When we talk about "pace," we mean how fast or slow something or someone is going. When pacing is used in reference to literature, it refers to how the author has structured the plot of the story to unfold quickly or slowly.
Authors control the pacing of a story through a variety of means. Authors can use imagery and description of setting and actions to slow the pacing. They can use short sentences and less description when they want to speed the action of the story along. Authors also control pacing when they use dialogue between characters.
Examples of Pacing in Literature:
In Pride and Prejudice, Jane Austen uses dialogue and description to slow the pacing in certain scenes. Mrs. Bennett, Elizabeth's mother, is often used as a tool to slow the pacing. Austen includes Mrs. Bennett's lamentations about her daughters and their suitors, as well as her descriptions of the handsomeness of suitors to slow specific scenes.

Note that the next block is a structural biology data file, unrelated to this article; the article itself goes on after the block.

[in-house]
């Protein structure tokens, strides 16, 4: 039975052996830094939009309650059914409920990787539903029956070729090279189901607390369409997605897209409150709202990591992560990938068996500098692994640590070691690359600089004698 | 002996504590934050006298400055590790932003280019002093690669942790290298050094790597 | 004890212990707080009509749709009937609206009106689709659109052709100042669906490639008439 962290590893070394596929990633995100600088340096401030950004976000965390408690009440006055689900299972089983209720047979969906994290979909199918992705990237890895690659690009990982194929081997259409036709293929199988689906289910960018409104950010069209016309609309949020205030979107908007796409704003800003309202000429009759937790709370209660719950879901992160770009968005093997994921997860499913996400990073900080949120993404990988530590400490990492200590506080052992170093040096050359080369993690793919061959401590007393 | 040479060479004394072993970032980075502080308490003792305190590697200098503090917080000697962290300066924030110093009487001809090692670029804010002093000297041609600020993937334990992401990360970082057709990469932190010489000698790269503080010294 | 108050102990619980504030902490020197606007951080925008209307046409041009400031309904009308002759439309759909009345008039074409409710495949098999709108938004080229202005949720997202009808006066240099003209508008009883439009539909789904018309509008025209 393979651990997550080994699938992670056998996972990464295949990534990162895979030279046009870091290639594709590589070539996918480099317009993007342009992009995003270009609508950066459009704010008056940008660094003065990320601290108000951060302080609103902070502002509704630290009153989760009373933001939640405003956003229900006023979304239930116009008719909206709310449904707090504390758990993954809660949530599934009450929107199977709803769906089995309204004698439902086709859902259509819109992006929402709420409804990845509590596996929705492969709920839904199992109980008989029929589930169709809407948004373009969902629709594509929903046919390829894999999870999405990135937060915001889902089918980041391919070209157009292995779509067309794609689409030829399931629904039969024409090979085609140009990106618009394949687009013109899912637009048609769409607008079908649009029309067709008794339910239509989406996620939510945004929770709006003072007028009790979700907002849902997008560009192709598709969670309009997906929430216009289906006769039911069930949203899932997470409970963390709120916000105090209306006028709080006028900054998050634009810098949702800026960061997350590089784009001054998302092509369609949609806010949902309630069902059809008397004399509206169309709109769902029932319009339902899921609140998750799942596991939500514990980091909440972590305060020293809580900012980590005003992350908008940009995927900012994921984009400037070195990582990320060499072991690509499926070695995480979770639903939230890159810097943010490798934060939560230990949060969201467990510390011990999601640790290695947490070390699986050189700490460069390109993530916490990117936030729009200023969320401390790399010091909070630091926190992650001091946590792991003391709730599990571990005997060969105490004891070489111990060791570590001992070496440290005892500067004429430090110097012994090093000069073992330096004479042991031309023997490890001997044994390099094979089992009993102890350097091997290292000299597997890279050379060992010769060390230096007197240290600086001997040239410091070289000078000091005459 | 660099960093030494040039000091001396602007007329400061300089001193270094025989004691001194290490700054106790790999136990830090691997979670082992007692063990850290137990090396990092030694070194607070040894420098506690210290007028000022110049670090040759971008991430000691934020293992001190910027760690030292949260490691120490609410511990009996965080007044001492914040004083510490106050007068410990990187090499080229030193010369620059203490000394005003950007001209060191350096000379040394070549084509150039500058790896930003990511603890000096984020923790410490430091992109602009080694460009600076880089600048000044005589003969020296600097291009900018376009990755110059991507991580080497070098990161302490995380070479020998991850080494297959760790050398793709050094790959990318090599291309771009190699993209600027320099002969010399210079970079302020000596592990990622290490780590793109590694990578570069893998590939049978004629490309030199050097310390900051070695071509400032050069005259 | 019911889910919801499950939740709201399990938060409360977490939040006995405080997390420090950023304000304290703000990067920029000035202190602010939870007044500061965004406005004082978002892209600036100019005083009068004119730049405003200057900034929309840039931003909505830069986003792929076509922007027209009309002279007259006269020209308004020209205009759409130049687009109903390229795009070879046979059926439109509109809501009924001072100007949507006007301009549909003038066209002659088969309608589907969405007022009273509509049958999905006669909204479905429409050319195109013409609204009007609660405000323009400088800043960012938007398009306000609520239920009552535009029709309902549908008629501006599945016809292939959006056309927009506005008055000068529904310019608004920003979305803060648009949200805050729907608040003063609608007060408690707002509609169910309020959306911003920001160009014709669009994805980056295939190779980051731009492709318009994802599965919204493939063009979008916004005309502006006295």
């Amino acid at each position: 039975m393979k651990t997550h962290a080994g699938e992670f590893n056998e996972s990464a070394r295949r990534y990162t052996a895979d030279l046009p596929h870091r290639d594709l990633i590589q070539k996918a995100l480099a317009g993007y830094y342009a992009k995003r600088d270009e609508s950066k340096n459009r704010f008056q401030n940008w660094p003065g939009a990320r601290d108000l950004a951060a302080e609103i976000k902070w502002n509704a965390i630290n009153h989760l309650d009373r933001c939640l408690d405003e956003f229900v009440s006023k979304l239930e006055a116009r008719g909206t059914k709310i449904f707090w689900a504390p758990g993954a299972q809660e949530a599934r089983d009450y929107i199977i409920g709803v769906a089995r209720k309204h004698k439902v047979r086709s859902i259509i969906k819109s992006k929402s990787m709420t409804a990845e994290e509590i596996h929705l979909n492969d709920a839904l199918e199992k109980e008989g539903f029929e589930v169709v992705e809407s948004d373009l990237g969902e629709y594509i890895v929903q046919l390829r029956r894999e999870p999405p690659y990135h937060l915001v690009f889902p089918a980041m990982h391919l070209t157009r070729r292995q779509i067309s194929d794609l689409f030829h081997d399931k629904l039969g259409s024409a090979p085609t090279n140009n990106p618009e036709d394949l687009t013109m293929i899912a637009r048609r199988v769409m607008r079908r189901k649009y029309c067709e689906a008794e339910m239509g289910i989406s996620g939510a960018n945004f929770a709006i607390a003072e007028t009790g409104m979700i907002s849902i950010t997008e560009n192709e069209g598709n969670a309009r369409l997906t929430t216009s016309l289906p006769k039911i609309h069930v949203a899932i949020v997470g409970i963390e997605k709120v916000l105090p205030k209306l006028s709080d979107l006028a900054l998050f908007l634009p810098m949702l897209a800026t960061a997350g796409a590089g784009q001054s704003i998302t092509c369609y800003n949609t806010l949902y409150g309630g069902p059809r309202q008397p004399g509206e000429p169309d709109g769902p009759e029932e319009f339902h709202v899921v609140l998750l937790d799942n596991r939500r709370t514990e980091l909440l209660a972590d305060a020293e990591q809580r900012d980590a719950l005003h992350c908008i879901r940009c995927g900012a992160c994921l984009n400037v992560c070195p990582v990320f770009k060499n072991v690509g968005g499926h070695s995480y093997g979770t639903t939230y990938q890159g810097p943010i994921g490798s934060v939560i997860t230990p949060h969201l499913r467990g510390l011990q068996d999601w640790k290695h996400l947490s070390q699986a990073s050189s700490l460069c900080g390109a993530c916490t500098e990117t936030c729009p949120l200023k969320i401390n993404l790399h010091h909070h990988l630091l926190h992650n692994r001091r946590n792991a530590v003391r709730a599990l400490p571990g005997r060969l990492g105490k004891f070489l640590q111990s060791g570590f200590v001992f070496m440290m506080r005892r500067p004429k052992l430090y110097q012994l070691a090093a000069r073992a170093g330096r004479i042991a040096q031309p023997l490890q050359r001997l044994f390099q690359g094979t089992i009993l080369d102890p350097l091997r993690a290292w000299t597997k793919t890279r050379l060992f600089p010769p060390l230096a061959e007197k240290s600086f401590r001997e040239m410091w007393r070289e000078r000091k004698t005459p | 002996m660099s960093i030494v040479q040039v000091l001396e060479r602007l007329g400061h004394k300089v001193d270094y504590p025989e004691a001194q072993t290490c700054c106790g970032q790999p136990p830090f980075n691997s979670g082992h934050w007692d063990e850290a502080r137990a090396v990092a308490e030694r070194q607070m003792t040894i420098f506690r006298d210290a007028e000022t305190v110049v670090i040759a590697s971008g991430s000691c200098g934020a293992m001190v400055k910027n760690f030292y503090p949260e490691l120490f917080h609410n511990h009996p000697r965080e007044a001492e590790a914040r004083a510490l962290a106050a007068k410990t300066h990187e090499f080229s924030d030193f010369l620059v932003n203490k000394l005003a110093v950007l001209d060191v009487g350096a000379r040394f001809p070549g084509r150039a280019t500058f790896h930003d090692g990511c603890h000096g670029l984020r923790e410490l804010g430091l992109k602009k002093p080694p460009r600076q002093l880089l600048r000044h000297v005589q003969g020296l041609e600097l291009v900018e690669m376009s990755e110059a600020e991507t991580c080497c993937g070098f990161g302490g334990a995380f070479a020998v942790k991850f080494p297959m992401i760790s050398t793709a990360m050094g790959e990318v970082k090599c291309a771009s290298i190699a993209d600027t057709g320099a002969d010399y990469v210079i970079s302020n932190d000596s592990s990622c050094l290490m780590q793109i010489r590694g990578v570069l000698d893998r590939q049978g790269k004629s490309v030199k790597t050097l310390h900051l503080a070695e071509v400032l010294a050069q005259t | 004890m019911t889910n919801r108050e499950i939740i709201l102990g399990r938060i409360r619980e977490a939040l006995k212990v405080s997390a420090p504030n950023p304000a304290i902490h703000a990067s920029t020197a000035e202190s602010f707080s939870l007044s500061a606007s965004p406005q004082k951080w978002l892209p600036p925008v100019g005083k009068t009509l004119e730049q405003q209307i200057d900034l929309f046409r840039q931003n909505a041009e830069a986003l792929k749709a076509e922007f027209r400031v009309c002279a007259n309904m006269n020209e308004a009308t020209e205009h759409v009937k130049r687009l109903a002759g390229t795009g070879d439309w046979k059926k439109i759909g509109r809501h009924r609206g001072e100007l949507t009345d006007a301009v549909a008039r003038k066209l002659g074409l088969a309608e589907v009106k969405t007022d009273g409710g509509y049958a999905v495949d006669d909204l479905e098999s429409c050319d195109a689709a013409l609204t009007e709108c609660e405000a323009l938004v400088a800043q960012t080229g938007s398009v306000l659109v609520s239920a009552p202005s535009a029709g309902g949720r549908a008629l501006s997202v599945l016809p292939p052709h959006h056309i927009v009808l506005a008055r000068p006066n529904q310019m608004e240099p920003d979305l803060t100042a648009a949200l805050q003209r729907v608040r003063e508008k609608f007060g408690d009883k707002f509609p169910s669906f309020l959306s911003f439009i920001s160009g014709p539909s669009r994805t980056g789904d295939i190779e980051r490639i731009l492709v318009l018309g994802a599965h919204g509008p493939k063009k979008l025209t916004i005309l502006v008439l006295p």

In To Kill a Mockingbird, the pace of the novel is slowed by several subplots. While the main plot of the story relates to Scout and Jem coming to understand prejudice through their interactions with Boo Radley and through the trail of Tom Robinson, there are subplots, such as Mrs. Dubose's addition to morphine and her death or Scout's experiences with Aunt Alexandra that slow the plot of the novel and help the reader to better relate to Scout.
Short story plots must be paced more quickly due to the brevity of the form. In The Most Dangerous Game, the plot sequence moves forward quickly once Rainsford realizes that the general wishes to hunt him. The reader is hurled into the game of human cat and mouse and the pace of the hunt is quick, adding to the suspense of the story.
Literary Terms Examples